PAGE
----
Unauthorised item in the bagging area

Saturday, 6 March 2021

Unreal City

In 2013 Andrew Weatherall and author Michael Smith collaborated on a project called Unreal City. Smith, a Hartlepudlian, arrived in London in the mid 90s and drifted round parts of East London that had yet to be re- generated. In The Giro Playboy, a book published in 2006, and again in Unreal City he laments the loss of pubs and homes and communities to the forces of gentrification. In Unreal City the narrator, a broken down middle aged man living in a beach hut in Kent returns to London, walking the Thames estuary back to his old stomping grounds and sees everyone gone, the artists and painters and sculptors who used to live cheaply in rundown parts of the city. Smith's narrator is a flaneur, a person who strolls about and wanders the streets observing people and life. In the novel Smith describes London as both an outsider, a Yorkshireman, and as someone who had lived there for years and his love of London, it's streets and people, is evident- the novel rambles a bit, there is mood and texture rather than action and plot. Eventually the narrator heads to Paris and then back to London. It reads like listening to a stranger in a pub mid- afternoon, mid- week.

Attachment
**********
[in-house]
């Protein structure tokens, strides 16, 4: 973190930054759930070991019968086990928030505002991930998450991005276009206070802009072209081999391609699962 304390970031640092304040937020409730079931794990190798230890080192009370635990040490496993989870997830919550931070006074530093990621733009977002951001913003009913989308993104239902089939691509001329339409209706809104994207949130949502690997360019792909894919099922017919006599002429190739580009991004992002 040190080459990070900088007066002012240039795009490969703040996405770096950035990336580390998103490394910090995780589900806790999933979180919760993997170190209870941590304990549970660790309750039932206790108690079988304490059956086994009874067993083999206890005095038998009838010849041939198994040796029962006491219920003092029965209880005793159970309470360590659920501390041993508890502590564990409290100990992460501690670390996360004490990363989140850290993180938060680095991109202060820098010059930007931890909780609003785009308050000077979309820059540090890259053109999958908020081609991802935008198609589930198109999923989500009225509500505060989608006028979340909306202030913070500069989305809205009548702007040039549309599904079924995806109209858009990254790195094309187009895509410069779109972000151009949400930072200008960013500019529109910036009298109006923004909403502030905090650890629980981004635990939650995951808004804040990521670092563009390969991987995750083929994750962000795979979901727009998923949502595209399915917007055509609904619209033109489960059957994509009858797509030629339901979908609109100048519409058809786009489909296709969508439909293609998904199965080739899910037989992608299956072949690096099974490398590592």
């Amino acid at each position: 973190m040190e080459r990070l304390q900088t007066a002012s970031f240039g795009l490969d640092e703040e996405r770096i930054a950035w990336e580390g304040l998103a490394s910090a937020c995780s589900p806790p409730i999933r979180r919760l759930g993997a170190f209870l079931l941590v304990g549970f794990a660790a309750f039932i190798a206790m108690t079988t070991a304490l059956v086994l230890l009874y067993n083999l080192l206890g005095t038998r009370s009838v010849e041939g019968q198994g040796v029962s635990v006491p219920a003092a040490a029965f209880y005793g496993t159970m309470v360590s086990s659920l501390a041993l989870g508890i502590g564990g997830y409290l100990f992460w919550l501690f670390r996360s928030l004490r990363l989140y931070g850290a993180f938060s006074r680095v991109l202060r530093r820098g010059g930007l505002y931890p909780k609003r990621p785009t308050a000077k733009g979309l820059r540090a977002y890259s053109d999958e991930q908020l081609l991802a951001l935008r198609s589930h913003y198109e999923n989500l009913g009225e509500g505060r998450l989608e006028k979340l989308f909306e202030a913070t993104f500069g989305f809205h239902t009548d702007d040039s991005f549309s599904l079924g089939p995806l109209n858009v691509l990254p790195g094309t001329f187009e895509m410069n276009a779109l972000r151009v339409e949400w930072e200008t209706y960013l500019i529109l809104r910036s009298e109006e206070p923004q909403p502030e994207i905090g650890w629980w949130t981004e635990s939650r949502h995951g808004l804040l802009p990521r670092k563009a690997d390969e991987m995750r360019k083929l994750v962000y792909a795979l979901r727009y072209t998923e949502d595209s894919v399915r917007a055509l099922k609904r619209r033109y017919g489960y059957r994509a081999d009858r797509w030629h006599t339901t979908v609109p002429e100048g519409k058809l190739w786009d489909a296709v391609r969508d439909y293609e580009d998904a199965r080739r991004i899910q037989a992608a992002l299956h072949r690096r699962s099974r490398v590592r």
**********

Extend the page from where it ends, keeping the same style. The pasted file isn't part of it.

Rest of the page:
Michael Smith is a regular performer, doing readings of his work. At some point Andrew Weatherall and Smith met and a collaboration was hatched, Andrew and cohorts providing a musical backing for Smith reading parts of Unreal City in his distinctive, lugubrious, East Yorkshire tones. The music, written by Weatherall with Nina Walsh (with some accompaniment from Franck Alba on viola and E- Bow) is a series ambient pieces, drones and drawn out sounds, acoustic guitar parts appearing and then being swallowed up, ringing noises, drips and droplets of water and acres of echo and reverb, in places achingly beautiful, the perfect musical illustration of Smith's melancholy.

The paperback edition of Unreal City was published in 2013 and followed by a multi- media version- a loose leaf book with Andrew Weatherall's scribblings in the margins and some great pen and ink line drawings, a six track CD and a 10" single with a remix. It's a beautiful artefact, the sort of thing that shows love and care and attention to detail. Unfortunately if you don't own a copy, the ones at Discogs being offered for sale will set you back well over £100. The paperback can be found for under a fiver. 

I've put the seven tracks together as one continuous piece and uploaded at Mixcloud

  • Estuary Embers
  • The Bells Of Shoreditch
  • Water Music
  • The Deep Hum At The Heart Of It All
  • Lost
  • The Deep Hum At The Heart Of It All (Andrew Weatherall Remix)


Khayem said...

Thanks, Adam. I was overjoyed when the Mixcloud alert popped up as I logged on this morning and got to listen to this for the very first time. As you say, a secondhand physical copy of the CD & 10" is well beyond my financial reach, so thanks for sharing. It's even better than I imagined it would be.

drew said...

over 100 quid. I'm sure I didn't pay more than 20 quid for mine. More "grubby little opportunists"

Bermondsey Lido said...

Thank you very much for sharing this.